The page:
Ousting Family for the Olympics to Cost Greece

     (CN) – Greece must compensate four citizens after it confiscated their mansion and surrounding park in the suburbs of Athens for the 2004 Summer Olympic Games then largely ignored their grievances, the European Court of Human Rights ruled.




     Four members of the Fix family, ranging in age from 54 to 84, sued the Greek government before the Strasbourg-based court, citing three violations of the European Convention on Human Rights.
     The Fixes said their complaints were ignored for nearly six years after the government christened their property as a “historical monument for preservation” in 2002.
     Beginning in 1983, the government ordered the Fixes to produce title documents to the mansion and park. Then, in 1985, Greece recognized them as owners of less than half of the 91,000 square-foot total rural spread.
     Greek ministers of Environment, Town and Country Planning and Public Works, Culture and Economy ultimately used the property as arts center additions and historic exposures for the 2004 Olympics – the first games Greece had hosted since 1896.
     The government desired the property because “the imposing character of the house with its surrounding park ‘had contributed to the aspect of the district’ and constituted ‘a point of reference to remember its inhabitants,'” according to the supranational court’s judgment, which is not available with an official English translation.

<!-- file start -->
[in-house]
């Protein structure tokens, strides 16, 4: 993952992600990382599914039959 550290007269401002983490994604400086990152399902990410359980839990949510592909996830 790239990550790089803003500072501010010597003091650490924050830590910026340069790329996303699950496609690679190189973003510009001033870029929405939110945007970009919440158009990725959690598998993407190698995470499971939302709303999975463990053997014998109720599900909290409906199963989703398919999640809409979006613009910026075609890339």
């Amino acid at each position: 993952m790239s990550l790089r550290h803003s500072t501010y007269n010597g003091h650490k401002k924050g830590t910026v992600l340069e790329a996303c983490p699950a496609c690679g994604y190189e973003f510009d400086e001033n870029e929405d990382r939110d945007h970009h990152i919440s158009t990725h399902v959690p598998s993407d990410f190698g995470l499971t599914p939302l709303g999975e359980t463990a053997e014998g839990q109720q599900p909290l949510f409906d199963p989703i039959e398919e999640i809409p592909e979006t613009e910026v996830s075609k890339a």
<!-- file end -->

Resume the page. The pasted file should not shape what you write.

Three additional buildings located in the park were not of “architectural and morphological interest,” and left to the Fixes, the ruling states.
     The Fixes called the accelerated expropriation of their property an “abuse of power” and added that the government intended “to deprive them of the use of this property without any allowance,” a violation of Article 1 of the Convention, they argued.
     Agreeing that Greece failed to give the Fixes a fair hearing or effective recourse from the seizure of their property, the court said six years of complaint deferrals were “not compatible with the requirements of the ‘reasonable delay.'”
     “The Court reaffirms that it falls on the contracting States to organize their legal system so that their jurisdictions can guarantee to each one the right to obtain a definite decision on the disputes relative to its rights and obligations of civil nature within a reasonable delay,” according to the ruling, which recognizes 47 member states of the Council of Europe,
     The Fixes sought $63,100 for legal expenses and costs, and “various sums” for material loss and moral wrong, but failed to detail an expense claim, the court ruled. Greece called the Fixes’ cost estimate “excessive and unnecessary,” the ruling states.
     Ultimately the court decided to award the Fixes $39,600 for nonpecuniary, “moral wrong” damages and $1,400 for costs and expenses. The plaintiffs are Karolos Fix, Georgios Fix, Yakinthi Fix and Kasandra-Mosha Fix.

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